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Despite what you may have seen on social media, a new study from researchers in Denmark did not find that masks don’t work in slowing the spread of COVID-19. Anyone making such a claim didn’t closely review the study’s findings, or is willfully misrepresenting them. Either way, this is spreading dangerous misinformation.
The immediacy with which certain pundits, activists and even members of Congress inaccurately portrayed the Danish study is telling. It underscores a desire to quickly feed a narrative against mask wearing, facts be damned.
The large randomized study of nearly 5,000 Danish participants took place in April and May, and was published Wednesday in the Annals of Internal Medicine. Participants were divided into two groups: one that received masks and a recommendation to wear them, and another control group that did not.
The researchers expected that the masked group would see a more than 50 percent reduction in the rate of COVID-19 infection. That didn’t happen. The masked group did see a slightly smaller rate of infection of 1.8 percent compared to 2.1 percent of the control group, but that difference is not considered statistically significant.
Some people have tried to seize on those results as some sort of proof that masks aren’t effective in the battle against COVID-19. But to make this false argument, people have to ignore the study’s stated limitations, especially that there was no assessment about whether masks can diminish the risk of transmission from infected people to others around them (referred to as “source control”).
The fact is that the Danish study’s findings do not show masks to be ineffective in limiting the spread of SARS-CoV-2, the virus that causes COVID-19. Research abstracts can sometimes seem, well, abstract to us non-scientists. But on this point, the study’s authors were very clear.
“These findings do offer evidence about the degree of protection mask wearers can anticipate in a setting where others are not wearing masks and where other public health measures, including social distancing, are in effect,” the authors said. “The findings, however, should not be used to conclude that a recommendation for everyone to wear masks in the community would not be effective in reducing SARS-CoV-2 infections, because the trial did not test the role of masks in source control of SARS-CoV-2 infection.”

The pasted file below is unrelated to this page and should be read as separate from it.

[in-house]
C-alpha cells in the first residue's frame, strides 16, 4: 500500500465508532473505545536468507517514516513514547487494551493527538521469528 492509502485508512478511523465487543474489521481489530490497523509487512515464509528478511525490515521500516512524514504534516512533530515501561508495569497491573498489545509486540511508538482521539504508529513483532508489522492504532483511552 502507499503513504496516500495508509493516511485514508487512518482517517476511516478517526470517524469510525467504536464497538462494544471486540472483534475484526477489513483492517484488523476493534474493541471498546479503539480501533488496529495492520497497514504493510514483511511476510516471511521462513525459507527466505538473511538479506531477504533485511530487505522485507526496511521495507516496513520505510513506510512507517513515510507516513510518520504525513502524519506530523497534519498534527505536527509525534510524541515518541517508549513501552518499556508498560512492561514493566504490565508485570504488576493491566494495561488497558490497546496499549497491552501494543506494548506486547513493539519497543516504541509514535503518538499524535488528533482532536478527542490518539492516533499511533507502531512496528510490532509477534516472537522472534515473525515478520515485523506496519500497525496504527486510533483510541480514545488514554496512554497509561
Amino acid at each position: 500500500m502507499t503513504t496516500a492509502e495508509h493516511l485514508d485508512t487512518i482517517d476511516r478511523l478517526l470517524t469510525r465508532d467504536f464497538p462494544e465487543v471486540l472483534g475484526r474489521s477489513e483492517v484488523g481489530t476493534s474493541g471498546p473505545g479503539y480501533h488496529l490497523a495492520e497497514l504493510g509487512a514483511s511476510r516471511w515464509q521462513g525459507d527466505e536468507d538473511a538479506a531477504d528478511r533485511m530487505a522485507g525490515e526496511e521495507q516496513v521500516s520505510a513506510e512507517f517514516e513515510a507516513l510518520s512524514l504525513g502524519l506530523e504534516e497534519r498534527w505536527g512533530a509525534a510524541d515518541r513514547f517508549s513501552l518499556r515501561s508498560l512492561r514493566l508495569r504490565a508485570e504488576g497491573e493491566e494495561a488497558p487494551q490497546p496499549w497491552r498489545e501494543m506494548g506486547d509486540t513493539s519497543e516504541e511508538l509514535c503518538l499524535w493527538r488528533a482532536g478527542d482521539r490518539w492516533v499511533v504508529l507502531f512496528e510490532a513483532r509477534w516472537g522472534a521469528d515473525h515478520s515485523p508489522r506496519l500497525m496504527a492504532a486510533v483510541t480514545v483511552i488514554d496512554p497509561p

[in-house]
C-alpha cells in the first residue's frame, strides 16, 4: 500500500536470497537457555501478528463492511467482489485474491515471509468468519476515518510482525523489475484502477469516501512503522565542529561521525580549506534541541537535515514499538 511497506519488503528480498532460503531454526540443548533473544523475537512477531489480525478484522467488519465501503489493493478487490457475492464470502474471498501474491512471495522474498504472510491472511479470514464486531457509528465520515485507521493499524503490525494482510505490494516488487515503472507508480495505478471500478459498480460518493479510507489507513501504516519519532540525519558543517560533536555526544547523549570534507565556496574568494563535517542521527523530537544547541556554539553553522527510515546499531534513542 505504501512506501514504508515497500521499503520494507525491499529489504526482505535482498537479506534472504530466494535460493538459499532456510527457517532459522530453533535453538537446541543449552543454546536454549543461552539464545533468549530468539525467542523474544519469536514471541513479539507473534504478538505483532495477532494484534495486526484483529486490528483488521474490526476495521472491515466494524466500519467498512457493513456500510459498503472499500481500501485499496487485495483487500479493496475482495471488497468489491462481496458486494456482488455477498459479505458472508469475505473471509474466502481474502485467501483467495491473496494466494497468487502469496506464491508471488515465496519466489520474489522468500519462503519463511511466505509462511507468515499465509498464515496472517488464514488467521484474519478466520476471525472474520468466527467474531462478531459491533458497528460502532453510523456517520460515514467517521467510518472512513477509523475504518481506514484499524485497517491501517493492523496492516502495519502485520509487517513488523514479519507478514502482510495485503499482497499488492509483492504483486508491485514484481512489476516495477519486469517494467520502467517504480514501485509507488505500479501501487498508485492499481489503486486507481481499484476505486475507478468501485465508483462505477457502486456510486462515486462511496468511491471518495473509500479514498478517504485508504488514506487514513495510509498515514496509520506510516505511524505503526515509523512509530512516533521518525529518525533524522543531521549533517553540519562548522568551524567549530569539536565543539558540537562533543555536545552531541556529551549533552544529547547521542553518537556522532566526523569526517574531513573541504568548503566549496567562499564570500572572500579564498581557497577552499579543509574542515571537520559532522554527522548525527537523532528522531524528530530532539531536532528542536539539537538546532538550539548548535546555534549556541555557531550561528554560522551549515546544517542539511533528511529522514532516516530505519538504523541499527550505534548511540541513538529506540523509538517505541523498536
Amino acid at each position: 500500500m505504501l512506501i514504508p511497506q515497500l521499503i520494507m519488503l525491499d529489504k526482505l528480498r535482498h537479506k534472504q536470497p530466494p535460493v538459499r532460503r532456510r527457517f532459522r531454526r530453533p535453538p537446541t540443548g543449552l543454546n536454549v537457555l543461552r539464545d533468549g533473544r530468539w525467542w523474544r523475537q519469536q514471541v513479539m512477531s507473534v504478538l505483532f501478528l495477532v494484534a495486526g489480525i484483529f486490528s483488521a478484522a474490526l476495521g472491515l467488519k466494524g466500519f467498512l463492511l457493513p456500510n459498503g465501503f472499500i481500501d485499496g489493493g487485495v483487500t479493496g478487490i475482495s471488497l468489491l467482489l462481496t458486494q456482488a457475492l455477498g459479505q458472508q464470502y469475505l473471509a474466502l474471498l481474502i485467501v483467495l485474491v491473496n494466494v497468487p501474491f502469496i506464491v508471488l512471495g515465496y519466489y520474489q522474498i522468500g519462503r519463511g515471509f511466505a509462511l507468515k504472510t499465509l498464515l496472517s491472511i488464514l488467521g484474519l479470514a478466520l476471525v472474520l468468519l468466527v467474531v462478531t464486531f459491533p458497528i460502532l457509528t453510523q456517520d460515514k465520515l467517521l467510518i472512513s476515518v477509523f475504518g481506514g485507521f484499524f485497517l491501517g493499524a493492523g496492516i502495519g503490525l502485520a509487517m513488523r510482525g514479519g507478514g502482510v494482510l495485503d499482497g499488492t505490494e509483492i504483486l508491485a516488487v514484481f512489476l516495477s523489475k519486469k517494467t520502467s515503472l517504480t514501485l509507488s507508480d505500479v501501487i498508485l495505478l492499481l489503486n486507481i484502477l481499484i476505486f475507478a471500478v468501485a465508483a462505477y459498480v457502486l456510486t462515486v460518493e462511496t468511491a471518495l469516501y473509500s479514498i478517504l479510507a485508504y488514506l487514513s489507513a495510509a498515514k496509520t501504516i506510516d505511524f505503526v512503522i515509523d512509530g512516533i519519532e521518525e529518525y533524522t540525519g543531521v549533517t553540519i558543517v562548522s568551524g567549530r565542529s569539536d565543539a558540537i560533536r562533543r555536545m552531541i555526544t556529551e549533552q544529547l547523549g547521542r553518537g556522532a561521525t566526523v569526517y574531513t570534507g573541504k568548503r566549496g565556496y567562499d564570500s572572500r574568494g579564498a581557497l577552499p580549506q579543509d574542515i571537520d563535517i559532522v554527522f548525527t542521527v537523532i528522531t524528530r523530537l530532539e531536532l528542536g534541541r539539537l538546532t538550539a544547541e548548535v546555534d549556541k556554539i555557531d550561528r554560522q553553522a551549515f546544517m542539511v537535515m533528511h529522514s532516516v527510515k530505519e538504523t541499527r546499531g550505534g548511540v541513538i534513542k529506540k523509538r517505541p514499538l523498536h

So, anyone trying to use this study to make a blanket statement saying masks don’t work is contorting the findings in a way the authors expressly said not to. Such claims, issued almost immediately after the study was published, are blatant and irresponsible attempts to attach some shred of scientific legitimacy to mask-wearing resistance — to take selfishness and try to launder it as science.
Contrary to what some have claimed, the Danish researchers did not find that masks don’t work. They found that masks didn’t protect the wearer nearly as much as was expected. Those are not remotely the same things.
Public health officials have been stressing since April to wear a mask to help protect others. This study doesn’t change that one bit. And despite raising questions, it doesn’t necessarily undermine the U.S. Centers for Disease and Control Prevention recent scientific brief concluding that masks have a prevention benefit for both the wearer and people around them. At the time that the Danish study was conducted, mask wearing was not common there. That could have limited the protection provided by wearing a mask.
“The relationship between source control and personal protection is likely complementary and possibly synergistic, so that individual benefit increases with increasing community mask use,” the CDC concluded earlier this month.
Above all, the Danish study reiterates an important point: don’t treat your mask as armor. Masks don’t make you impervious to the virus. Wearing a mask alone is not guaranteed to protect you from COVID-19.
Masks are an important tool in the fight against COVID-19, but are not the only one in the tool box. Don’t forget to wash your hands, stay six feet apart from people when you can and avoid large crowds. And be wary of rushed, inaccurate attempts to misconstrue new research.